Self-renewable killer cells could be key to making cancer immunotherapy work
A small molecule that can turn short-lived ‘killer T-cells’ into long-lived, renewable cells that can last in the body for a longer period of time, activating when necessary to destroy tumour cells, could help make cell-based immunotherapy a realistic prospect to treat cancer.
In an article published in Nature, Professor Randall Johnson from Karolinska Institutet and researchers from University of cambridge have identified a new role for a molecule labeled 2-hydroxyglutarat, or 2-HG, which is known to accelerate the abnormal growth of tumor cells. The research team has shown that a slightly altered version of the molecule also plays a normal but critical role in T-cell function: it can affect the T cells to be in a "memory mode". This is a situation where the cells can renew themselves, survive a long time and reactivate to fight infections or cancer.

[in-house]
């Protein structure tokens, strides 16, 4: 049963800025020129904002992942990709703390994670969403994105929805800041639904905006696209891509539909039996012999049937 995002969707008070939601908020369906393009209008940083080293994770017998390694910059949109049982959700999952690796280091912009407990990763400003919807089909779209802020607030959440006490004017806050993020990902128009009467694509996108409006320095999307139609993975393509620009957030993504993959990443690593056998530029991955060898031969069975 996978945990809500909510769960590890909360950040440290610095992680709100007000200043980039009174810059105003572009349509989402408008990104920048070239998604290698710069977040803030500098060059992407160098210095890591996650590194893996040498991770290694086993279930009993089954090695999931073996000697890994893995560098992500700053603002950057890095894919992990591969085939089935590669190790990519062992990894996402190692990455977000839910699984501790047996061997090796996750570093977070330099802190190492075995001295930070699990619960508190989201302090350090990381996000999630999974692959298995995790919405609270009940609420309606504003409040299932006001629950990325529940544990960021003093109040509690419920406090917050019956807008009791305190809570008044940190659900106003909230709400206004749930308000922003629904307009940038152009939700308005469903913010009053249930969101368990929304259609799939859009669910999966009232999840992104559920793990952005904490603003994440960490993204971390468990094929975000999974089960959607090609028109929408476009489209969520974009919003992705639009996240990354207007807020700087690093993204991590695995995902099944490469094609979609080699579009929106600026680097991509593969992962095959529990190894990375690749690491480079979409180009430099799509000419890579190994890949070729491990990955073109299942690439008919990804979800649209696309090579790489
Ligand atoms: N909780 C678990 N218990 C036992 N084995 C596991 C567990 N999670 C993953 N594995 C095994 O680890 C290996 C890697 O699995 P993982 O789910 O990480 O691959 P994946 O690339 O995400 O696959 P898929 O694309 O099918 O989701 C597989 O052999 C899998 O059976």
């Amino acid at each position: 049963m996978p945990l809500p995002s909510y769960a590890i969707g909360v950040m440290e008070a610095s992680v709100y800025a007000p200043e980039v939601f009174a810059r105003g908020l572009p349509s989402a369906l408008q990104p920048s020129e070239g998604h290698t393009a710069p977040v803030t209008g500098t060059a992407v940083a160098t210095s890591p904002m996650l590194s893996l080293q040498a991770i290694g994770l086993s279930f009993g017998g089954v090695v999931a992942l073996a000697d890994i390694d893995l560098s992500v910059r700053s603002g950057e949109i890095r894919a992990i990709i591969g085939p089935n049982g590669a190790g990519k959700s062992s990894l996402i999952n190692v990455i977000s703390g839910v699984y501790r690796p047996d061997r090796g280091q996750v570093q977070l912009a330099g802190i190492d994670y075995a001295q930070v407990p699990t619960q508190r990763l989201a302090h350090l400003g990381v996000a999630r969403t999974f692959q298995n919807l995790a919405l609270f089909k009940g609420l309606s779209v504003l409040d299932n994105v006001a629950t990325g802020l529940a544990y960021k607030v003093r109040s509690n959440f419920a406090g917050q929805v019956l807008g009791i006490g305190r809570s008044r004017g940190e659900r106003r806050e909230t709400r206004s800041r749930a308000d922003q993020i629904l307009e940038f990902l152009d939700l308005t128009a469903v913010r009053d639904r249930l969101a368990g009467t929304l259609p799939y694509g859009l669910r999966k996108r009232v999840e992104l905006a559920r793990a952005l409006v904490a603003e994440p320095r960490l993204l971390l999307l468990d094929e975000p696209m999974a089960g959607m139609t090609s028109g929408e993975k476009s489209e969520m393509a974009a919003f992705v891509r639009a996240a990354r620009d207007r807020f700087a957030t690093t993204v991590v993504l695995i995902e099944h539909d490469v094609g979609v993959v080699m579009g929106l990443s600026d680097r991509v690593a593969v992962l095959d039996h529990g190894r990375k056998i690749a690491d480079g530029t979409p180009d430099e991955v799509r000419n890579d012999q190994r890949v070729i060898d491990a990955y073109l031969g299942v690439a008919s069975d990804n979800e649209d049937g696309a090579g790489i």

The complete pressrelease from the University of Cambridge can be found below.
Petros A. Tyrakis, Asis Palazon, David Macias, Kian. L. Lee, Anthony. T. Phan, Pedro Veliça, Jia You, Grace S. Chia, Jingwei Sim, Andrew Doedens, Alice Abelanet, Colin E. Evans, John R. Griffiths, Lorenz Poellinger, Ananda. W. Goldrath & Randall S. Johnson
Nature, published online 26 October 2016. doi:10.1038/nature20165